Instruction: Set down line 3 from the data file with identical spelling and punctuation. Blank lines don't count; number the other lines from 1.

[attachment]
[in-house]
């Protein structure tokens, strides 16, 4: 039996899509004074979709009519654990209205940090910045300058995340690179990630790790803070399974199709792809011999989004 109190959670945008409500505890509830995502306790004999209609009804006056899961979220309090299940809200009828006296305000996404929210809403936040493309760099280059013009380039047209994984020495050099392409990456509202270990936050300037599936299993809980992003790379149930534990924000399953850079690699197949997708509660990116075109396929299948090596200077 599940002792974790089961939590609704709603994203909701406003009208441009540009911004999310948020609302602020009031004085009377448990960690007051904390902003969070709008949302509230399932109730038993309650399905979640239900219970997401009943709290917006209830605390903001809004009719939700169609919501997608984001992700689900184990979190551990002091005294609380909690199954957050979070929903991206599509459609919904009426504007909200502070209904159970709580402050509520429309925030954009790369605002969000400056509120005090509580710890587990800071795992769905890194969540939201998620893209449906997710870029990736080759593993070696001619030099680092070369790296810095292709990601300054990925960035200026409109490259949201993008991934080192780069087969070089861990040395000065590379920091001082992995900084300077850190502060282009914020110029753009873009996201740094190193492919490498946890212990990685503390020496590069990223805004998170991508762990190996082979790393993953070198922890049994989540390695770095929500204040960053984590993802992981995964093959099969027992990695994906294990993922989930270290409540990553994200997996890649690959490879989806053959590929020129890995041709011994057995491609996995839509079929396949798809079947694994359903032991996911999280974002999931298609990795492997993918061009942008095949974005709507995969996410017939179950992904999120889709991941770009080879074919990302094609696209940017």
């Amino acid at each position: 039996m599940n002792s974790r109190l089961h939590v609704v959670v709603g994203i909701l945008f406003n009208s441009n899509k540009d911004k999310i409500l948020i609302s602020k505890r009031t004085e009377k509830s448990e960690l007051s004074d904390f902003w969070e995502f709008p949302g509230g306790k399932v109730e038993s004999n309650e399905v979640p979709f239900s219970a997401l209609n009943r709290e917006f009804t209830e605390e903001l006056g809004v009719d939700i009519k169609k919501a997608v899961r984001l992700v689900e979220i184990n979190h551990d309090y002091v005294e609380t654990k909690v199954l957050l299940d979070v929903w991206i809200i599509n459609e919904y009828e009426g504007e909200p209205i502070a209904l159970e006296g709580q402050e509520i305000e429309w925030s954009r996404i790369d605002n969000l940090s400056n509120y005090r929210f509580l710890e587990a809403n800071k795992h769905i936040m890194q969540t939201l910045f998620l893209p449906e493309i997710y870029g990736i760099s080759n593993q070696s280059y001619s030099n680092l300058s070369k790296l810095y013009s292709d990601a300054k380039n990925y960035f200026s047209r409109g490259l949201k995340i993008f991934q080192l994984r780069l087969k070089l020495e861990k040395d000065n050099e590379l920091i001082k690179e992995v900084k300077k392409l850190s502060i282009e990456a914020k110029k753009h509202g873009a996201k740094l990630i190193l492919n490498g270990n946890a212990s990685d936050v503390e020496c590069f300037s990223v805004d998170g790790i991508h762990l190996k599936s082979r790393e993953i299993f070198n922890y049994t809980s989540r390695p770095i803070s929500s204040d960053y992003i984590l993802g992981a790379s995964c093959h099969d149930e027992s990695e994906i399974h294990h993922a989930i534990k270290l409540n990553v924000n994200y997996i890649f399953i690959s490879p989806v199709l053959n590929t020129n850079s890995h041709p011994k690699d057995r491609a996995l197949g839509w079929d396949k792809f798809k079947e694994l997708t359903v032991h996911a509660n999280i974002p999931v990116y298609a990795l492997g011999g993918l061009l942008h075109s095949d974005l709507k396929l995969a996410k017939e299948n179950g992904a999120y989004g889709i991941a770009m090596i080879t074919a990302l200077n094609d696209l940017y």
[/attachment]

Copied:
């Amino acid at each position: 039996m599940n002792s974790r109190l089961h939590v609704v959670v709603g994203i909701l945008f406003n009208s441009n899509k540009d911004k999310i409500l948020i609302s602020k505890r009031t004085e009377k509830s448990e960690l007051s004074d904390f902003w969070e995502f709008p949302g509230g306790k399932v109730e038993s004999n309650e399905v979640p979709f239900s219970a997401l209609n009943r709290e917006f009804t209830e605390e903001l006056g809004v009719d939700i009519k169609k919501a997608v899961r984001l992700v689900e979220i184990n979190h551990d309090y002091v005294e609380t654990k909690v199954l957050l299940d979070v929903w991206i809200i599509n459609e919904y009828e009426g504007e909200p209205i502070a209904l159970e006296g709580q402050e509520i305000e429309w925030s954009r996404i790369d605002n969000l940090s400056n509120y005090r929210f509580l710890e587990a809403n800071k795992h769905i936040m890194q969540t939201l910045f998620l893209p449906e493309i997710y870029g990736i760099s080759n593993q070696s280059y001619s030099n680092l300058s070369k790296l810095y013009s292709d990601a300054k380039n990925y960035f200026s047209r409109g490259l949201k995340i993008f991934q080192l994984r780069l087969k070089l020495e861990k040395d000065n050099e590379l920091i001082k690179e992995v900084k300077k392409l850190s502060i282009e990456a914020k110029k753009h509202g873009a996201k740094l990630i190193l492919n490498g270990n946890a212990s990685d936050v503390e020496c590069f300037s990223v805004d998170g790790i991508h762990l190996k599936s082979r790393e993953i299993f070198n922890y049994t809980s989540r390695p770095i803070s929500s204040d960053y992003i984590l993802g992981a790379s995964c093959h099969d149930e027992s990695e994906i399974h294990h993922a989930i534990k270290l409540n990553v924000n994200y997996i890649f399953i690959s490879p989806v199709l053959n590929t020129n850079s890995h041709p011994k690699d057995r491609a996995l197949g839509w079929d396949k792809f798809k079947e694994l997708t359903v032991h996911a509660n999280i974002p999931v990116y298609a990795l492997g011999g993918l061009l942008h075109s095949d974005l709507k396929l995969a996410k017939e299948n179950g992904a999120y989004g889709i991941a770009m090596i080879t074919a990302l200077n094609d696209l940017y």